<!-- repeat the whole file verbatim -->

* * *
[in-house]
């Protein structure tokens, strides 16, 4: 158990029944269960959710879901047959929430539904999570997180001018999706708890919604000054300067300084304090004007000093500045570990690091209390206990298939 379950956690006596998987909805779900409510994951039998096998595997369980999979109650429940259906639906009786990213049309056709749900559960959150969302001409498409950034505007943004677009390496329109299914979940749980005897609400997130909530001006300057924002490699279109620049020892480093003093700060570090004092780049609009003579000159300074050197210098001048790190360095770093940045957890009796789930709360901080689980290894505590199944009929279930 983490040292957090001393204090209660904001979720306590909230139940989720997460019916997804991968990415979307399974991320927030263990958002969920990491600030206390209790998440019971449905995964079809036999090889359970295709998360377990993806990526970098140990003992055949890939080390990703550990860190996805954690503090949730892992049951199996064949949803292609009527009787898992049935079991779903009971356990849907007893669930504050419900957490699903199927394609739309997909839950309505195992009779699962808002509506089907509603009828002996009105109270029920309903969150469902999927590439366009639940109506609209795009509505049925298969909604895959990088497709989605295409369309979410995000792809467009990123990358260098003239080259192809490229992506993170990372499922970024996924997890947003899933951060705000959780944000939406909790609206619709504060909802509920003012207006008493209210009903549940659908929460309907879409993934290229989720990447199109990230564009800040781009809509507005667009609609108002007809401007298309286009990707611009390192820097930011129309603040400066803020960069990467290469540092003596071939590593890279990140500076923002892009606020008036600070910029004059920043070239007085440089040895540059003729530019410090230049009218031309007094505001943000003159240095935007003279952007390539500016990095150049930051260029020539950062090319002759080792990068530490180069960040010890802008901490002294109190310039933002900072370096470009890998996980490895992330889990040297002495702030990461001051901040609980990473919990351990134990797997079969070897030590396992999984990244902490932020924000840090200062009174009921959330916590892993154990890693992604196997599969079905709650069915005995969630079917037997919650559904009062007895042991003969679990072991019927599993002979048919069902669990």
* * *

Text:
[in-house]
């Protein structure tokens, strides 16, 4: 158990029944269960959710879901047959929430539904999570997180001018999706708890919604000054300067300084304090004007000093500045570990690091209390206990298939 379950956690006596998987909805779900409510994951039998096998595997369980999979109650429940259906639906009786990213049309056709749900559960959150969302001409498409950034505007943004677009390496329109299914979940749980005897609400997130909530001006300057924002490699279109620049020892480093003093700060570090004092780049609009003579000159300074050197210098001048790190360095770093940045957890009796789930709360901080689980290894505590199944009929279930 983490040292957090001393204090209660904001979720306590909230139940989720997460019916997804991968990415979307399974991320927030263990958002969920990491600030206390209790998440019971449905995964079809036999090889359970295709998360377990993806990526970098140990003992055949890939080390990703550990860190996805954690503090949730892992049951199996064949949803292609009527009787898992049935079991779903009971356990849907007893669930504050419900957490699903199927394609739309997909839950309505195992009779699962808002509506089907509603009828002996009105109270029920309903969150469902999927590439366009639940109506609209795009509505049925298969909604895959990088497709989605295409369309979410995000792809467009990123990358260098003239080259192809490229992506993170990372499922970024996924997890947003899933951060705000959780944000939406909790609206619709504060909802509920003012207006008493209210009903549940659908929460309907879409993934290229989720990447199109990230564009800040781009809509507005667009609609108002007809401007298309286009990707611009390192820097930011129309603040400066803020960069990467290469540092003596071939590593890279990140500076923002892009606020008036600070910029004059920043070239007085440089040895540059003729530019410090230049009218031309007094505001943000003159240095935007003279952007390539500016990095150049930051260029020539950062090319002759080792990068530490180069960040010890802008901490002294109190310039933002900072370096470009890998996980490895992330889990040297002495702030990461001051901040609980990473919990351990134990797997079969070897030590396992999984990244902490932020924000840090200062009174009921959330916590892993154990890693992604196997599969079905709650069915005995969630079917037997919650559904009062007895042991003969679990072991019927599993002979048919069902669990």